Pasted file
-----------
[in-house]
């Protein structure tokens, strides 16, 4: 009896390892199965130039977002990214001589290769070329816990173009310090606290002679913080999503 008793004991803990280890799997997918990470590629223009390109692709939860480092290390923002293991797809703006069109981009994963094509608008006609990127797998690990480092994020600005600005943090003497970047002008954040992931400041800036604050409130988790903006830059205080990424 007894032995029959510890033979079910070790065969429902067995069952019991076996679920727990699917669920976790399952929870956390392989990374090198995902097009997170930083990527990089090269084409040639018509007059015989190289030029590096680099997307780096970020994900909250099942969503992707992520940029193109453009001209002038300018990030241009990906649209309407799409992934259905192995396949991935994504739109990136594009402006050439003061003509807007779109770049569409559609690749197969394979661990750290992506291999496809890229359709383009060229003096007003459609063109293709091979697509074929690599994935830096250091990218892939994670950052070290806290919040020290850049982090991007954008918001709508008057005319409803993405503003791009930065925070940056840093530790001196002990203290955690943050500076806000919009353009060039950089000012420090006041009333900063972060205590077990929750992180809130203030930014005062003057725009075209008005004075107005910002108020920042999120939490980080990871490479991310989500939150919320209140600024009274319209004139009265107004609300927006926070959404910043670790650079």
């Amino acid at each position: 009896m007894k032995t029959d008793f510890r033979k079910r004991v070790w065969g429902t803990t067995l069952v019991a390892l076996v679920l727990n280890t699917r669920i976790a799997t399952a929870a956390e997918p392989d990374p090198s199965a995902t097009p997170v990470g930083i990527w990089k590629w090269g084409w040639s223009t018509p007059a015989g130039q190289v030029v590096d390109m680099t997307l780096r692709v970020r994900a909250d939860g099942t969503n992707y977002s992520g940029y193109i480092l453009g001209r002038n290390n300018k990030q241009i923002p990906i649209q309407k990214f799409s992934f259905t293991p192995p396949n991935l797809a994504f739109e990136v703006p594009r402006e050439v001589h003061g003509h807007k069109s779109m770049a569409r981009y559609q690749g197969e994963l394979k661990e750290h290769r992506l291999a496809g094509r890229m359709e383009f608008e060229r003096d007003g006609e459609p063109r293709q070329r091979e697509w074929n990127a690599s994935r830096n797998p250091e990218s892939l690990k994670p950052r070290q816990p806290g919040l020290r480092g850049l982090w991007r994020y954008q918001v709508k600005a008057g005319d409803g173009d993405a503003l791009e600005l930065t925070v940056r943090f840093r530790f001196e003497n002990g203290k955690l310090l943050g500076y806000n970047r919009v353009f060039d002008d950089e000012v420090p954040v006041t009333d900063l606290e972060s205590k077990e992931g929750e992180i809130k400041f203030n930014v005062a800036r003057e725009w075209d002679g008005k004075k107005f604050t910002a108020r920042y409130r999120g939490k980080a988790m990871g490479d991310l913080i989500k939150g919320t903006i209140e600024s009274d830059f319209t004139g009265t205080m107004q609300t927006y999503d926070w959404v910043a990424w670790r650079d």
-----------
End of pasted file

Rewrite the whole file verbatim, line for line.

[in-house]
């Protein structure tokens, strides 16, 4: 009896390892199965130039977002990214001589290769070329816990173009310090606290002679913080999503 008793004991803990280890799997997918990470590629223009390109692709939860480092290390923002293991797809703006069109981009994963094509608008006609990127797998690990480092994020600005600005943090003497970047002008954040992931400041800036604050409130988790903006830059205080990424 007894032995029959510890033979079910070790065969429902067995069952019991076996679920727990699917669920976790399952929870956390392989990374090198995902097009997170930083990527990089090269084409040639018509007059015989190289030029590096680099997307780096970020994900909250099942969503992707992520940029193109453009001209002038300018990030241009990906649209309407799409992934259905192995396949991935994504739109990136594009402006050439003061003509807007779109770049569409559609690749197969394979661990750290992506291999496809890229359709383009060229003096007003459609063109293709091979697509074929690599994935830096250091990218892939994670950052070290806290919040020290850049982090991007954008918001709508008057005319409803993405503003791009930065925070940056840093530790001196002990203290955690943050500076806000919009353009060039950089000012420090006041009333900063972060205590077990929750992180809130203030930014005062003057725009075209008005004075107005910002108020920042999120939490980080990871490479991310989500939150919320209140600024009274319209004139009265107004609300927006926070959404910043670790650079």
């Amino acid at each position: 009896m007894k032995t029959d008793f510890r033979k079910r004991v070790w065969g429902t803990t067995l069952v019991a390892l076996v679920l727990n280890t699917r669920i976790a799997t399952a929870a956390e997918p392989d990374p090198s199965a995902t097009p997170v990470g930083i990527w990089k590629w090269g084409w040639s223009t018509p007059a015989g130039q190289v030029v590096d390109m680099t997307l780096r692709v970020r994900a909250d939860g099942t969503n992707y977002s992520g940029y193109i480092l453009g001209r002038n290390n300018k990030q241009i923002p990906i649209q309407k990214f799409s992934f259905t293991p192995p396949n991935l797809a994504f739109e990136v703006p594009r402006e050439v001589h003061g003509h807007k069109s779109m770049a569409r981009y559609q690749g197969e994963l394979k661990e750290h290769r992506l291999a496809g094509r890229m359709e383009f608008e060229r003096d007003g006609e459609p063109r293709q070329r091979e697509w074929n990127a690599s994935r830096n797998p250091e990218s892939l690990k994670p950052r070290q816990p806290g919040l020290r480092g850049l982090w991007r994020y954008q918001v709508k600005a008057g005319d409803g173009d993405a503003l791009e600005l930065t925070v940056r943090f840093r530790f001196e003497n002990g203290k955690l310090l943050g500076y806000n970047r919009v353009f060039d002008d950089e000012v420090p954040v006041t009333d900063l606290e972060s205590k077990e992931g929750e992180i809130k400041f203030n930014v005062a800036r003057e725009w075209d002679g008005k004075k107005f604050t910002a108020r920042y409130r999120g939490k980080a988790m990871g490479d991310l913080i989500k939150g919320t903006i209140e600024s009274d830059f319209t004139g009265t205080m107004q609300t927006y999503d926070w959404v910043a990424w670790r650079d």